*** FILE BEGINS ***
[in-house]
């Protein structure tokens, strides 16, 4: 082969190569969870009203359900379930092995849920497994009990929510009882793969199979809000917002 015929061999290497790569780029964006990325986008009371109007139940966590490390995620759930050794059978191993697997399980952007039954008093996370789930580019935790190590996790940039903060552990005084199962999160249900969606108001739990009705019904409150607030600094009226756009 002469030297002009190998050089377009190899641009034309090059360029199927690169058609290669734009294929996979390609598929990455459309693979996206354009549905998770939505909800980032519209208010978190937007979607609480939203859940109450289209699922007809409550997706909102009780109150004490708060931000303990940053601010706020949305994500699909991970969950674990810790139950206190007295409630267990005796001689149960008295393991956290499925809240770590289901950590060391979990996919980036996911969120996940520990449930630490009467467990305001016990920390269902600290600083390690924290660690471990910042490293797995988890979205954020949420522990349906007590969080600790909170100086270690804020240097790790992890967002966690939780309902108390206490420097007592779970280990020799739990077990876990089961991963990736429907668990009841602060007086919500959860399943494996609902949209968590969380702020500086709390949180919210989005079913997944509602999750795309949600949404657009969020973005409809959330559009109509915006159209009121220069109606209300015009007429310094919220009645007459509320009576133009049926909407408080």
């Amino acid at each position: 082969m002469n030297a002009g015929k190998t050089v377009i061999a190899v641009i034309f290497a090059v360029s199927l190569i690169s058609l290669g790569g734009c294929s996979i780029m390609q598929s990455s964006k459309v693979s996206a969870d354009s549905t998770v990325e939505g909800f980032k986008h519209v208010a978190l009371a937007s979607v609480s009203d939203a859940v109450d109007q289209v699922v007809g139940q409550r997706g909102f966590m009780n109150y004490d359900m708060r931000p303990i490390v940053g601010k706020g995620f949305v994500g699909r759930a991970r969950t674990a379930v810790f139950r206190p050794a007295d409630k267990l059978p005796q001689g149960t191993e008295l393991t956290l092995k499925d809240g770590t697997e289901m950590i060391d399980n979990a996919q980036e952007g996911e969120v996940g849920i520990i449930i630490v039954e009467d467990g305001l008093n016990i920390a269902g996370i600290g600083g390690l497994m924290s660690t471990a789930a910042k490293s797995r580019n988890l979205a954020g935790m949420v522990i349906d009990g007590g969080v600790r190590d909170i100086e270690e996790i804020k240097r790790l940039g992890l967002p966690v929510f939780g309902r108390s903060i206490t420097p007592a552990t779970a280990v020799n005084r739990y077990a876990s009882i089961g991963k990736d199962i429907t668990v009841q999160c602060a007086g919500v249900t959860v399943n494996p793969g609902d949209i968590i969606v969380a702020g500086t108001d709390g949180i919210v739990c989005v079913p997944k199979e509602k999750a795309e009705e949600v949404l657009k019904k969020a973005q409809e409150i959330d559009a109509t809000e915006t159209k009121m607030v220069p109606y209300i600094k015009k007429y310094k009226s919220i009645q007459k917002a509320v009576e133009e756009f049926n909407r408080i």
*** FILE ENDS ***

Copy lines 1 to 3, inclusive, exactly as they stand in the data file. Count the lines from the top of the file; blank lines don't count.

[in-house]
């Protein structure tokens, strides 16, 4: 082969190569969870009203359900379930092995849920497994009990929510009882793969199979809000917002 015929061999290497790569780029964006990325986008009371109007139940966590490390995620759930050794059978191993697997399980952007039954008093996370789930580019935790190590996790940039903060552990005084199962999160249900969606108001739990009705019904409150607030600094009226756009 002469030297002009190998050089377009190899641009034309090059360029199927690169058609290669734009294929996979390609598929990455459309693979996206354009549905998770939505909800980032519209208010978190937007979607609480939203859940109450289209699922007809409550997706909102009780109150004490708060931000303990940053601010706020949305994500699909991970969950674990810790139950206190007295409630267990005796001689149960008295393991956290499925809240770590289901950590060391979990996919980036996911969120996940520990449930630490009467467990305001016990920390269902600290600083390690924290660690471990910042490293797995988890979205954020949420522990349906007590969080600790909170100086270690804020240097790790992890967002966690939780309902108390206490420097007592779970280990020799739990077990876990089961991963990736429907668990009841602060007086919500959860399943494996609902949209968590969380702020500086709390949180919210989005079913997944509602999750795309949600949404657009969020973005409809959330559009109509915006159209009121220069109606209300015009007429310094919220009645007459509320009576133009049926909407408080």
């Amino acid at each position: 082969m002469n030297a002009g015929k190998t050089v377009i061999a190899v641009i034309f290497a090059v360029s199927l190569i690169s058609l290669g790569g734009c294929s996979i780029m390609q598929s990455s964006k459309v693979s996206a969870d354009s549905t998770v990325e939505g909800f980032k986008h519209v208010a978190l009371a937007s979607v609480s009203d939203a859940v109450d109007q289209v699922v007809g139940q409550r997706g909102f966590m009780n109150y004490d359900m708060r931000p303990i490390v940053g601010k706020g995620f949305v994500g699909r759930a991970r969950t674990a379930v810790f139950r206190p050794a007295d409630k267990l059978p005796q001689g149960t191993e008295l393991t956290l092995k499925d809240g770590t697997e289901m950590i060391d399980n979990a996919q980036e952007g996911e969120v996940g849920i520990i449930i630490v039954e009467d467990g305001l008093n016990i920390a269902g996370i600290g600083g390690l497994m924290s660690t471990a789930a910042k490293s797995r580019n988890l979205a954020g935790m949420v522990i349906d009990g007590g969080v600790r190590d909170i100086e270690e996790i804020k240097r790790l940039g992890l967002p966690v929510f939780g309902r108390s903060i206490t420097p007592a552990t779970a280990v020799n005084r739990y077990a876990s009882i089961g991963k990736d199962i429907t668990v009841q999160c602060a007086g919500v249900t959860v399943n494996p793969g609902d949209i968590i969606v969380a702020g500086t108001d709390g949180i919210v739990c989005v079913p997944k199979e509602k999750a795309e009705e949600v949404l657009k019904k969020a973005q409809e409150i959330d559009a109509t809000e915006t159209k009121m607030v220069p109606y209300i600094k015009k007429y310094k009226s919220i009645q007459k917002a509320v009576e133009e756009f049926n909407r408080i």